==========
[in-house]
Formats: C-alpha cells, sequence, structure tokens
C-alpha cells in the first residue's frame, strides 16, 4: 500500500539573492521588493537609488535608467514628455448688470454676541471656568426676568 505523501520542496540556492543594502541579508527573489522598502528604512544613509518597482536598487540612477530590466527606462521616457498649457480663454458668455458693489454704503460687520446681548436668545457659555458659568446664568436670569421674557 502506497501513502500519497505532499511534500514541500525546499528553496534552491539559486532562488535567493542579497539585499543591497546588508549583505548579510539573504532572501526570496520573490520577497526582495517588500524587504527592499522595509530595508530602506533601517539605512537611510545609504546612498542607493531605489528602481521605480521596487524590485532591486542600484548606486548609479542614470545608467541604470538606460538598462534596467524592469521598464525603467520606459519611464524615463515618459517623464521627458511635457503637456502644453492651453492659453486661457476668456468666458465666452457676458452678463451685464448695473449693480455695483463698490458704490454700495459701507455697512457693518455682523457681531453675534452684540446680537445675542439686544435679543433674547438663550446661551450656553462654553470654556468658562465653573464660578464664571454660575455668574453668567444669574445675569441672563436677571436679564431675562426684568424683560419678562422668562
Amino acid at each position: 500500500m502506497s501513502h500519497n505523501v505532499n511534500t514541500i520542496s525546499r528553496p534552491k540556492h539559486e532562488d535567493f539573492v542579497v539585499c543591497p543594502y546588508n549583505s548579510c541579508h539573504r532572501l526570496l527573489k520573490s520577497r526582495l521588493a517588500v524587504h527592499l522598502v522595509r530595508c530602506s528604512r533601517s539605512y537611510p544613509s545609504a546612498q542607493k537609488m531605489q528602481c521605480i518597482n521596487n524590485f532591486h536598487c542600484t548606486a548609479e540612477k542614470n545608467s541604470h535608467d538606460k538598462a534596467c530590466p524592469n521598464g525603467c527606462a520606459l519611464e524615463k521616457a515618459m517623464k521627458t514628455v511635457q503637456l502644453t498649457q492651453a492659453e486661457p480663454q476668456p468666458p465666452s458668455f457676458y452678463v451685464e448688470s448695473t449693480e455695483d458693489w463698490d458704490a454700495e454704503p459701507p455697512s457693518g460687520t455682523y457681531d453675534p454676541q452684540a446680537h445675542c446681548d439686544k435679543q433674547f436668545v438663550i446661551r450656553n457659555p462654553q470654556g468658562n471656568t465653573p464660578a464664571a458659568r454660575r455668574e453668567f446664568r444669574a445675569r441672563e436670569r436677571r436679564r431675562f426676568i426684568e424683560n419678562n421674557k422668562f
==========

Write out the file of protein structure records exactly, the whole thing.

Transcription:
[in-house]
Formats: C-alpha cells, sequence, structure tokens
C-alpha cells in the first residue's frame, strides 16, 4: 500500500539573492521588493537609488535608467514628455448688470454676541471656568426676568 505523501520542496540556492543594502541579508527573489522598502528604512544613509518597482536598487540612477530590466527606462521616457498649457480663454458668455458693489454704503460687520446681548436668545457659555458659568446664568436670569421674557 502506497501513502500519497505532499511534500514541500525546499528553496534552491539559486532562488535567493542579497539585499543591497546588508549583505548579510539573504532572501526570496520573490520577497526582495517588500524587504527592499522595509530595508530602506533601517539605512537611510545609504546612498542607493531605489528602481521605480521596487524590485532591486542600484548606486548609479542614470545608467541604470538606460538598462534596467524592469521598464525603467520606459519611464524615463515618459517623464521627458511635457503637456502644453492651453492659453486661457476668456468666458465666452457676458452678463451685464448695473449693480455695483463698490458704490454700495459701507455697512457693518455682523457681531453675534452684540446680537445675542439686544435679543433674547438663550446661551450656553462654553470654556468658562465653573464660578464664571454660575455668574453668567444669574445675569441672563436677571436679564431675562426684568424683560419678562422668562
Amino acid at each position: 500500500m502506497s501513502h500519497n505523501v505532499n511534500t514541500i520542496s525546499r528553496p534552491k540556492h539559486e532562488d535567493f539573492v542579497v539585499c543591497p543594502y546588508n549583505s548579510c541579508h539573504r532572501l526570496l527573489k520573490s520577497r526582495l521588493a517588500v524587504h527592499l522598502v522595509r530595508c530602506s528604512r533601517s539605512y537611510p544613509s545609504a546612498q542607493k537609488m531605489q528602481c521605480i518597482n521596487n524590485f532591486h536598487c542600484t548606486a548609479e540612477k542614470n545608467s541604470h535608467d538606460k538598462a534596467c530590466p524592469n521598464g525603467c527606462a520606459l519611464e524615463k521616457a515618459m517623464k521627458t514628455v511635457q503637456l502644453t498649457q492651453a492659453e486661457p480663454q476668456p468666458p465666452s458668455f457676458y452678463v451685464e448688470s448695473t449693480e455695483d458693489w463698490d458704490a454700495e454704503p459701507p455697512s457693518g460687520t455682523y457681531d453675534p454676541q452684540a446680537h445675542c446681548d439686544k435679543q433674547f436668545v438663550i446661551r450656553n457659555p462654553q470654556g468658562n471656568t465653573p464660578a464664571a458659568r454660575r455668574e453668567f446664568r444669574a445675569r441672563e436670569r436677571r436679564r431675562f426676568i426684568e424683560n419678562n421674557k422668562f